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[SEAOC] RE: [SEAOC] Durability of Lightweight concrete[Subject Prev][Subject Next][Thread Prev][Thread Next]
- To: seaoc(--nospam--at)power.net
- Subject: [SEAOC] RE: [SEAOC] Durability of Lightweight concrete
- From: nmends(--nospam--at)mt.net
- Date: Fri, 6 Sep 96 14:56:03 MDT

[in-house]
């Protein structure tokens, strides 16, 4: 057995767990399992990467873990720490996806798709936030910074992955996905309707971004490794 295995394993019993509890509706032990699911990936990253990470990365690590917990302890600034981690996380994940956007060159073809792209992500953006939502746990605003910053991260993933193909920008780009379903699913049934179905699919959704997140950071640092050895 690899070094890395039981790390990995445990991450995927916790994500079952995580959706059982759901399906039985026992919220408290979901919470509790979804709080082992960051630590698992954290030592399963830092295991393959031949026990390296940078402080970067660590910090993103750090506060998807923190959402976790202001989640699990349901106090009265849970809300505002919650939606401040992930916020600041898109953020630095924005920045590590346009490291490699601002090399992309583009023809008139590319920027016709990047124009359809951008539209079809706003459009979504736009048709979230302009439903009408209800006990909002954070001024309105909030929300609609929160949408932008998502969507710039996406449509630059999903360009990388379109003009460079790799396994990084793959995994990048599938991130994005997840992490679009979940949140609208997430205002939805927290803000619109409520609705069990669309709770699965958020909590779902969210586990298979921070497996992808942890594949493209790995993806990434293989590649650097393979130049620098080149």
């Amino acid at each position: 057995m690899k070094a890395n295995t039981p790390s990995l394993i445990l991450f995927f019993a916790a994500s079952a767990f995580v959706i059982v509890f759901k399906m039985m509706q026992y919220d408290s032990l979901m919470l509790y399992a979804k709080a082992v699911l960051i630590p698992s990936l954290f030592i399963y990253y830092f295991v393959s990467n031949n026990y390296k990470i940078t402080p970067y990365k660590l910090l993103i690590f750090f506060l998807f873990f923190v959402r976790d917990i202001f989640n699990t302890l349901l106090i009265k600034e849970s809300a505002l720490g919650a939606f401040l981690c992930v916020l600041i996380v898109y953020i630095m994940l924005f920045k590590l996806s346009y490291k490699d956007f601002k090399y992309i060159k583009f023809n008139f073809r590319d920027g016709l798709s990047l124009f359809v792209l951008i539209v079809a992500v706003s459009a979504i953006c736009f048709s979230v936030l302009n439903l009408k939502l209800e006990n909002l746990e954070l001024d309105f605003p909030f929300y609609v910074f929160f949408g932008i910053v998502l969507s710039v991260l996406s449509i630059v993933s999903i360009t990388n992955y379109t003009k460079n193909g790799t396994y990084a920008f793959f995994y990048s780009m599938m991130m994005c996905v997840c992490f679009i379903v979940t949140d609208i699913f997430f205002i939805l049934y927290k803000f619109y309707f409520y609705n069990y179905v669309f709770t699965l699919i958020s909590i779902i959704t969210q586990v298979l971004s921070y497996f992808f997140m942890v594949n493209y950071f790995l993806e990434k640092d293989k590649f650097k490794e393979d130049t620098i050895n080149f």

On Thu, 5 Sep 1996 15:56:24 -0700 Estes, Kent R. wrote: >wear surface, but this is no small cost. Any thoughts out there on the >durability of lightweight concrete to tire traffic? The vehicle is >comparable to a car or truck. Is it a common practice for bridges that >use lightweight concrete to use it for the wearing surface? Well, I keep reading articles that proclaim the glories of lightweight concrete, but the few examples of it we've had here in Montana have performed abysmally. That's hardly a definitive statement, but I know that I'd steer clear of it (no pun intended:-) for any traffic-bearing surface. As far as repairs go, our standard practice for normal concrete is either to use a latex-modified portland cement concrete overlay or a polymer concrete overlay. They both cost about the same amount, but the polymers save money as you don't have to raise expansion joints and the approach roadway grade to match the thicker concrete overlays, and the polymers save BIG bucks on traffic control because you can put traffic back on them in a matter of hours, instead of weeks. In either case, you have to make sure that you remove all spalled and delaminated areas of the existing concrete before putting the overlay down, and you have to make sure you get all the rust of the rebars in those areas or the delamination will just recur within a year or two. You also have to make sure you have good surface preparation before putting the overlay down or it won't stick. Those decks made of lightweight concrete on which we've started the repair and patching process have been in such bad shape we've wound up having to replace the whole deck. In the case of the polymers, you have to be careful which ones you use. Some of them don't stay put very well. So far (and we don't have a long history with them) the epoxies seem to work much better than the methyl methacrylates. The latter have failed on roughly a third to half of the bridges we've put them on. Nigel _/ _/ _/ _/ _/ _/ _/ _/ _/ _/ _/ _/ _/ _/ _/ _/ _/ _/ _/ _/ Nigel Mends, PE email: nmends(--nospam--at)mt.net _/ _/ _/ _/ _/ _/ _/ _/ _/ _/ _/ _/ _/ _/ _/ _/ _/ _/ _/ _/ ...
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